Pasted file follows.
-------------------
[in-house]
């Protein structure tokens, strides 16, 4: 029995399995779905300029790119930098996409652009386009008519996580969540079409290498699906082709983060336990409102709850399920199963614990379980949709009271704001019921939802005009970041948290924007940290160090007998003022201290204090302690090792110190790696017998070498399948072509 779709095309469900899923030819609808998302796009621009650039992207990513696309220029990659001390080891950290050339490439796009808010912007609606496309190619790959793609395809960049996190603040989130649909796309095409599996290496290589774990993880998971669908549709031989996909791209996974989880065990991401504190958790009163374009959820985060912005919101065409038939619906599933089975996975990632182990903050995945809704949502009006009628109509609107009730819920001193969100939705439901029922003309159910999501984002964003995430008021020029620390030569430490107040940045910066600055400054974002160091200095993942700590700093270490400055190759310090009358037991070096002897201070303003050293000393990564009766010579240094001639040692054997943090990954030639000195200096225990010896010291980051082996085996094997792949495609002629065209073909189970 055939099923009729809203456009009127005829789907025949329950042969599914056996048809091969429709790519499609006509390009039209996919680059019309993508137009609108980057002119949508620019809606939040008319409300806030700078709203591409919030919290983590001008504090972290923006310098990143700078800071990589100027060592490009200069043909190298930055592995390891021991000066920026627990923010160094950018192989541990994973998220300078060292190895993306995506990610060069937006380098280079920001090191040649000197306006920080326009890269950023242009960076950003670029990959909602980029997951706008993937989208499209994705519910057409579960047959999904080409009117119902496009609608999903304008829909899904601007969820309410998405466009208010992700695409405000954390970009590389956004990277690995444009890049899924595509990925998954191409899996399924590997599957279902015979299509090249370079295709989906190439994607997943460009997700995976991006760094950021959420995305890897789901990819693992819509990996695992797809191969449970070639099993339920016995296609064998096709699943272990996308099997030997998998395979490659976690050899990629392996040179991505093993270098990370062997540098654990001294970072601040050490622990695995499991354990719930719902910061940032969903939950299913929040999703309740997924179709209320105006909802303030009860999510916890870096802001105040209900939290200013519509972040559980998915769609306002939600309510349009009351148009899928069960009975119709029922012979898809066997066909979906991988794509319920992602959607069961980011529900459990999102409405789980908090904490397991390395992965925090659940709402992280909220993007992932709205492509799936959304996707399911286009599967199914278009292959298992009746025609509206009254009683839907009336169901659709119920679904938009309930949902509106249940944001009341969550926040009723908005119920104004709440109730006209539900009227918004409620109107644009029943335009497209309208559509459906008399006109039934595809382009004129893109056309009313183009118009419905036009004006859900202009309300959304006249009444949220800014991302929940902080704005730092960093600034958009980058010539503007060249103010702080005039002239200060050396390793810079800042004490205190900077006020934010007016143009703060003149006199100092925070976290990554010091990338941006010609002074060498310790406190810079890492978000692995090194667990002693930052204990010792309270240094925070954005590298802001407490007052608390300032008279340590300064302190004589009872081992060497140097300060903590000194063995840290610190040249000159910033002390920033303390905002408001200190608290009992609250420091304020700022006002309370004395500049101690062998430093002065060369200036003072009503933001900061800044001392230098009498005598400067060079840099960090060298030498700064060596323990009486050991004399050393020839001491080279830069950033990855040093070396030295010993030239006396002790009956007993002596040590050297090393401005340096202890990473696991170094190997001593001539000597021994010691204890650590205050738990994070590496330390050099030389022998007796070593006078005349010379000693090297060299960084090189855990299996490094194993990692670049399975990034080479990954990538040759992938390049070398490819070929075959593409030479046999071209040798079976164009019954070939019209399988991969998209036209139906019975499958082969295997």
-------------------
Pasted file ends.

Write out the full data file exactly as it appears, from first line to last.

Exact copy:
[in-house]
């Protein structure tokens, strides 16, 4: 029995399995779905300029790119930098996409652009386009008519996580969540079409290498699906082709983060336990409102709850399920199963614990379980949709009271704001019921939802005009970041948290924007940290160090007998003022201290204090302690090792110190790696017998070498399948072509 779709095309469900899923030819609808998302796009621009650039992207990513696309220029990659001390080891950290050339490439796009808010912007609606496309190619790959793609395809960049996190603040989130649909796309095409599996290496290589774990993880998971669908549709031989996909791209996974989880065990991401504190958790009163374009959820985060912005919101065409038939619906599933089975996975990632182990903050995945809704949502009006009628109509609107009730819920001193969100939705439901029922003309159910999501984002964003995430008021020029620390030569430490107040940045910066600055400054974002160091200095993942700590700093270490400055190759310090009358037991070096002897201070303003050293000393990564009766010579240094001639040692054997943090990954030639000195200096225990010896010291980051082996085996094997792949495609002629065209073909189970 055939099923009729809203456009009127005829789907025949329950042969599914056996048809091969429709790519499609006509390009039209996919680059019309993508137009609108980057002119949508620019809606939040008319409300806030700078709203591409919030919290983590001008504090972290923006310098990143700078800071990589100027060592490009200069043909190298930055592995390891021991000066920026627990923010160094950018192989541990994973998220300078060292190895993306995506990610060069937006380098280079920001090191040649000197306006920080326009890269950023242009960076950003670029990959909602980029997951706008993937989208499209994705519910057409579960047959999904080409009117119902496009609608999903304008829909899904601007969820309410998405466009208010992700695409405000954390970009590389956004990277690995444009890049899924595509990925998954191409899996399924590997599957279902015979299509090249370079295709989906190439994607997943460009997700995976991006760094950021959420995305890897789901990819693992819509990996695992797809191969449970070639099993339920016995296609064998096709699943272990996308099997030997998998395979490659976690050899990629392996040179991505093993270098990370062997540098654990001294970072601040050490622990695995499991354990719930719902910061940032969903939950299913929040999703309740997924179709209320105006909802303030009860999510916890870096802001105040209900939290200013519509972040559980998915769609306002939600309510349009009351148009899928069960009975119709029922012979898809066997066909979906991988794509319920992602959607069961980011529900459990999102409405789980908090904490397991390395992965925090659940709402992280909220993007992932709205492509799936959304996707399911286009599967199914278009292959298992009746025609509206009254009683839907009336169901659709119920679904938009309930949902509106249940944001009341969550926040009723908005119920104004709440109730006209539900009227918004409620109107644009029943335009497209309208559509459906008399006109039934595809382009004129893109056309009313183009118009419905036009004006859900202009309300959304006249009444949220800014991302929940902080704005730092960093600034958009980058010539503007060249103010702080005039002239200060050396390793810079800042004490205190900077006020934010007016143009703060003149006199100092925070976290990554010091990338941006010609002074060498310790406190810079890492978000692995090194667990002693930052204990010792309270240094925070954005590298802001407490007052608390300032008279340590300064302190004589009872081992060497140097300060903590000194063995840290610190040249000159910033002390920033303390905002408001200190608290009992609250420091304020700022006002309370004395500049101690062998430093002065060369200036003072009503933001900061800044001392230098009498005598400067060079840099960090060298030498700064060596323990009486050991004399050393020839001491080279830069950033990855040093070396030295010993030239006396002790009956007993002596040590050297090393401005340096202890990473696991170094190997001593001539000597021994010691204890650590205050738990994070590496330390050099030389022998007796070593006078005349010379000693090297060299960084090189855990299996490094194993990692670049399975990034080479990954990538040759992938390049070398490819070929075959593409030479046999071209040798079976164009019954070939019209399988991969998209036209139906019975499958082969295997």